MAYVILLE Legislators Tom Erlandson and Lori Cornell announced that they will be introducing legislation for the June Legislature meeting to provide a much-needed financial commitment and some critical policy changes to benefit Chautauqua Lake. They are currently working with area lake and watershed organizations to complete the details of the plan, but explain that the effort will provide both immediate relief via bolstered harvesting and longer-term support for the county's Watershed Management Plan.
"Our county's lakes and waterways are among our most precious natural assets. We must do everything possible to help protect these assets, both for economic and quality of life reasons," stated Cornell.
Environmentalists have predicted that the infamous lake weeds and algae will be even worse this summer due to the unseasonably warm weather and lower than normal lake levels. With more than 20 percent of the total county's property tax base included in the area surrounding Chautauqua Lake and the seasonal cash infusion upon which the local economy has come to depend, maintaining this natural asset as critical. Experts continue to comment that without quick action to address the rapidly declining lake conditions, the county could likely face a potential property value crash and a devastating loss of summertime tourism.
Cornell called the planned legislation, a "proactive approach toward an increasingly challenging problem."
"We simply cannot afford to run our harvesting operations at a sub-par level this summer. And the Legislature can join in stronger leadership role in helping to protect the entire watershed. Residents and visitors alike deserve a healthy lake. It is an integral part of the quality of life we enjoy here in Chautauqua County," he said.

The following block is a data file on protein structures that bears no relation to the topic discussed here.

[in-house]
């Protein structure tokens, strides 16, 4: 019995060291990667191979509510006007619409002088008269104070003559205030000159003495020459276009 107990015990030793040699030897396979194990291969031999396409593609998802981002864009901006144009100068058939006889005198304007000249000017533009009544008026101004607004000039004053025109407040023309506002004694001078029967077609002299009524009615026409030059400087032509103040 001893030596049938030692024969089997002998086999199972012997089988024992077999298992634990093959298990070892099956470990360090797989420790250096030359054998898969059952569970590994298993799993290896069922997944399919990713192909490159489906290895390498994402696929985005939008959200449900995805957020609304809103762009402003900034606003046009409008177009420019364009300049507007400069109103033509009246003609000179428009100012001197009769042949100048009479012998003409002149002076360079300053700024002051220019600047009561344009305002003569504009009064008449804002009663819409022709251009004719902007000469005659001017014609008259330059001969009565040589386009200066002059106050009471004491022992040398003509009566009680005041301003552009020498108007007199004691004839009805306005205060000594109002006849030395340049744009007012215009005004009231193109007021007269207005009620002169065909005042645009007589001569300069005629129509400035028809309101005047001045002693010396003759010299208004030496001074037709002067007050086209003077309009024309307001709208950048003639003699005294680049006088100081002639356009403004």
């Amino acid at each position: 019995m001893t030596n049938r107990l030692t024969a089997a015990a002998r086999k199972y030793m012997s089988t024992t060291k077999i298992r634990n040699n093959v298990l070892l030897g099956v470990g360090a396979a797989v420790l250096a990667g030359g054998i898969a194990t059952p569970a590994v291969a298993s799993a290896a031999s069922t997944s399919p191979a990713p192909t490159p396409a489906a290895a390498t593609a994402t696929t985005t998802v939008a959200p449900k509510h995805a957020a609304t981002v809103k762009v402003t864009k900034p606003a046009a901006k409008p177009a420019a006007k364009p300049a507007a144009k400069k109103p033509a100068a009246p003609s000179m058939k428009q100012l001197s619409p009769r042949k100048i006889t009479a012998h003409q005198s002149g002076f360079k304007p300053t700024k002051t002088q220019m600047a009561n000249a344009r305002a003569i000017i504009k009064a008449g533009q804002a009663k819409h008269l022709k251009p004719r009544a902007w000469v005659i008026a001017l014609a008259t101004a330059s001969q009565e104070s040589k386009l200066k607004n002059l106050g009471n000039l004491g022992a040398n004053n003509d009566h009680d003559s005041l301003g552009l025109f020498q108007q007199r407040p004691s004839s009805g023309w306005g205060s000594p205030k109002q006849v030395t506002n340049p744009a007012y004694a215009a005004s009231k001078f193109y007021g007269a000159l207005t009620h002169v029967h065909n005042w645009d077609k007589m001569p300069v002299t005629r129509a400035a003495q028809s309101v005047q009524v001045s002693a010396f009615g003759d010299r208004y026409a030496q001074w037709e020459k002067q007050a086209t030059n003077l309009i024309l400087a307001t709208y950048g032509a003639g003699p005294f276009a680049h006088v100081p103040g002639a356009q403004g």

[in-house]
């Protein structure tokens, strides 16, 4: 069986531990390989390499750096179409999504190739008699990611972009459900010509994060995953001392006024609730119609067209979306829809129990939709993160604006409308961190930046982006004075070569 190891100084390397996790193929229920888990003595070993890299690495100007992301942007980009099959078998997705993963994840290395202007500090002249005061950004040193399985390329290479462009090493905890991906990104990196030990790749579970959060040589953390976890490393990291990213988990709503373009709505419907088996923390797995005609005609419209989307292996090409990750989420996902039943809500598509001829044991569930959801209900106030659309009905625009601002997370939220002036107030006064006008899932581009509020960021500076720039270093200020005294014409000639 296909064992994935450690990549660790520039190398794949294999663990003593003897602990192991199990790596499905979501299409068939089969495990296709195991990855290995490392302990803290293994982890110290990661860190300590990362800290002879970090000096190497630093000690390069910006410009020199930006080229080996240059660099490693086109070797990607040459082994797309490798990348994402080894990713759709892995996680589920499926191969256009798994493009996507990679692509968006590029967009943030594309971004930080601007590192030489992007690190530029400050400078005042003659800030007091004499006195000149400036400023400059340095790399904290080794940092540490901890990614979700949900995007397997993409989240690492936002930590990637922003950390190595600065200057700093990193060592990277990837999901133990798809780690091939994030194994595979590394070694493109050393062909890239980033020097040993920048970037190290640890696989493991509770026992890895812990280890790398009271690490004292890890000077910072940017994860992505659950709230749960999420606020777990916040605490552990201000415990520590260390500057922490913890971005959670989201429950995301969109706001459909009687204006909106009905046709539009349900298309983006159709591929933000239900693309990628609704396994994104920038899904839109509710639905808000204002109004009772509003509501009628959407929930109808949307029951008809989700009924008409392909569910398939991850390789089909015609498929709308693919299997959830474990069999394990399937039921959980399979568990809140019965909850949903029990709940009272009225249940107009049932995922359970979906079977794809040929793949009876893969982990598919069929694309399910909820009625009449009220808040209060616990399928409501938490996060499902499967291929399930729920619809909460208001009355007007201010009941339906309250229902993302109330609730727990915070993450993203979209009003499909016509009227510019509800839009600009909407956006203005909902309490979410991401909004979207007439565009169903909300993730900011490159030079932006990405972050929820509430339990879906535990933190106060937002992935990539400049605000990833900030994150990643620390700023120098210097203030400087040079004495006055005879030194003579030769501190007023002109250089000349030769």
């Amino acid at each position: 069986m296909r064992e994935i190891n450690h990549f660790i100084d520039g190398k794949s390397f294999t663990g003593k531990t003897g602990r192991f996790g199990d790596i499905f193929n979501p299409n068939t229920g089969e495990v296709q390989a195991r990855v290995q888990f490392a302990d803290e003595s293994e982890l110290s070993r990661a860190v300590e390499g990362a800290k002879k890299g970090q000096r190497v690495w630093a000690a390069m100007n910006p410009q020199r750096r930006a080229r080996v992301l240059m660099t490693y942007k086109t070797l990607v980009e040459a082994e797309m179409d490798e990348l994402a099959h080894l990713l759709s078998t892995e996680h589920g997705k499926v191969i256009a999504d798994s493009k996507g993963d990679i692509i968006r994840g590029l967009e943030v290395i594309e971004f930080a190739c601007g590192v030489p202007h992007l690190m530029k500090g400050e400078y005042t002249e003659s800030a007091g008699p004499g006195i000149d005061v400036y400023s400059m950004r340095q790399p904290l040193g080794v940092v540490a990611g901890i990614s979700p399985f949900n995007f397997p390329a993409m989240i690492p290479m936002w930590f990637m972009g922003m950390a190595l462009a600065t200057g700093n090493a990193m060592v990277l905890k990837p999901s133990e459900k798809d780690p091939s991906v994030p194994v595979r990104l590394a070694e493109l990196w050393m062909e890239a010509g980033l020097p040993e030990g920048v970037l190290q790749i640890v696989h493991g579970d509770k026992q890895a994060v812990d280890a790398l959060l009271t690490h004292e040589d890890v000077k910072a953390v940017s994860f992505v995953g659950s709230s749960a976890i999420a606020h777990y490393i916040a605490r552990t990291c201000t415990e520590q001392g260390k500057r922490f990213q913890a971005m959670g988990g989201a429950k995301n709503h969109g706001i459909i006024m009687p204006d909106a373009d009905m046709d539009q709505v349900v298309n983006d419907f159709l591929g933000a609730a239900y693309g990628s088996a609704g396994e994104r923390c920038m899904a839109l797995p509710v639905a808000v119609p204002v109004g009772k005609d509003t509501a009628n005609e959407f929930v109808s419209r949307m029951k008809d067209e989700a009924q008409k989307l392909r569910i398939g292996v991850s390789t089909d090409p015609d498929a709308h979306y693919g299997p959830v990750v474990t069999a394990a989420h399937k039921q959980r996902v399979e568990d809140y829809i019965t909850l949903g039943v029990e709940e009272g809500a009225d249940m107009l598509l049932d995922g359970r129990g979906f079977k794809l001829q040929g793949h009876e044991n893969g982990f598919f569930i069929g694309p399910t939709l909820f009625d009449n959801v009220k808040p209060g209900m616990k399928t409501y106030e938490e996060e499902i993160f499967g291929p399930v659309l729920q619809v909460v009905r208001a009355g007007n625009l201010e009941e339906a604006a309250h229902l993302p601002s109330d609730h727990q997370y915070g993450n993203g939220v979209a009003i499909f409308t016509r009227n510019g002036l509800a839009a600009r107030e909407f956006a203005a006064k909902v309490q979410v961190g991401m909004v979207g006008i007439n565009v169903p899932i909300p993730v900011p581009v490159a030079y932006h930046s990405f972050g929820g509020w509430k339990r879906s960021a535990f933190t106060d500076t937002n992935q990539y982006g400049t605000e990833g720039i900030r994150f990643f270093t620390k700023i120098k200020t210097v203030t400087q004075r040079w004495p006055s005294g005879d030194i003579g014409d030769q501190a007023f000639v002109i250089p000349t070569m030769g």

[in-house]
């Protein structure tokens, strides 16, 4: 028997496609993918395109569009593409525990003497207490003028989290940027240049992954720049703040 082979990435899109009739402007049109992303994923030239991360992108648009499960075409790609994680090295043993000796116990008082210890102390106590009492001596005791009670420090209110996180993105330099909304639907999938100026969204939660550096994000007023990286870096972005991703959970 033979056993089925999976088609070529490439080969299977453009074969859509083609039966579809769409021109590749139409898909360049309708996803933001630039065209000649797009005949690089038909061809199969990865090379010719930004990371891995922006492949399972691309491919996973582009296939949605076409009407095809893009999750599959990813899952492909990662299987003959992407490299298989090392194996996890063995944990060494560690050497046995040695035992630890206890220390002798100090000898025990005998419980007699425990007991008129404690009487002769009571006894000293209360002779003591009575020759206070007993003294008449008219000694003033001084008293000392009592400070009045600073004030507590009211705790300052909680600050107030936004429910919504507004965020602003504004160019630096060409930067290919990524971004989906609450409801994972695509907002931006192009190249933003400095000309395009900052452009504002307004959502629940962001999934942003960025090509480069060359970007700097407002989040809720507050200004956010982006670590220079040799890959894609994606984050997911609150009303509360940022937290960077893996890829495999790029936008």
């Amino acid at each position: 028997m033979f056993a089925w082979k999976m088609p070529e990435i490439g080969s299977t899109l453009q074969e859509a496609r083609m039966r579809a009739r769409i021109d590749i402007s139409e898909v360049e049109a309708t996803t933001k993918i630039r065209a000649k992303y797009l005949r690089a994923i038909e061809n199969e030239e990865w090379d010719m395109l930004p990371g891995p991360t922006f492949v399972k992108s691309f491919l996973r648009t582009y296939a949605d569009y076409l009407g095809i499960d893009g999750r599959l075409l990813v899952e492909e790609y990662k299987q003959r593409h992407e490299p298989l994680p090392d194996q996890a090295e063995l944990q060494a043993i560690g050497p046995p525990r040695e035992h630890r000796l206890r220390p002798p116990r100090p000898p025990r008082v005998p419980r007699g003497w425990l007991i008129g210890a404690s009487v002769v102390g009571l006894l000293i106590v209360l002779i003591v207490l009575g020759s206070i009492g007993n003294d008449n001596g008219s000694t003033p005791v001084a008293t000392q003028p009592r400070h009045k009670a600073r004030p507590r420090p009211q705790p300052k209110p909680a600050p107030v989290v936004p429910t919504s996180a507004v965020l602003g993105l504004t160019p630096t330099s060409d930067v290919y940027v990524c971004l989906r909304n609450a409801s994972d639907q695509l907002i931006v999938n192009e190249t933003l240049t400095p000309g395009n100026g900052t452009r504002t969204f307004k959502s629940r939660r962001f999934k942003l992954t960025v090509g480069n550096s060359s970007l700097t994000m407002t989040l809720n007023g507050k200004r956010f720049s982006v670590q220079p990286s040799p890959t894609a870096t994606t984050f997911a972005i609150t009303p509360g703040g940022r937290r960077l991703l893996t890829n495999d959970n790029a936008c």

Although Erlandson, an ecologist by trade, agrees with the need to harvest lake weeds to provide much-needed relief, he also understands that the most effective longterm solution toward improving the health of the lake lies within the watershed itself. All studies point to the fact that the health of the watershed directly correlates to the condition of the lake.
Erlandson and Cornell plan to pay for their proposal through the use of a small portion of the $10 million in unanticipated surplus recently announced by the Edwards Administration from the county budget. "That money belongs to the taxpayers. What better way to return the taxpayers than through an investment in our county's economic future," stated Cornell.
They are in the process of reaching out for bipartisan support and are confident their colleagues on both sides of the aisles agree with the importance of this emergent matter.
"The lake is not a partisan issue," explained Cornell. "Whether you're Republican, Democratic, or any other persuasion, our local economy and quality of life are far too important to let any meaningless politics get in the way."
The county recently adopted the Watershed Management Plan which provides extensive recommendations necessary to better manage the flow of sediment into the lake. Erlandson commended Jeffery Diers, the county's watershed coordinator, for his dedicated work toward implementing the plan, particularly the creation of an intermunicipal committee, and explained that the Legislature's efforts this summer will help further support the implementation of this Plan.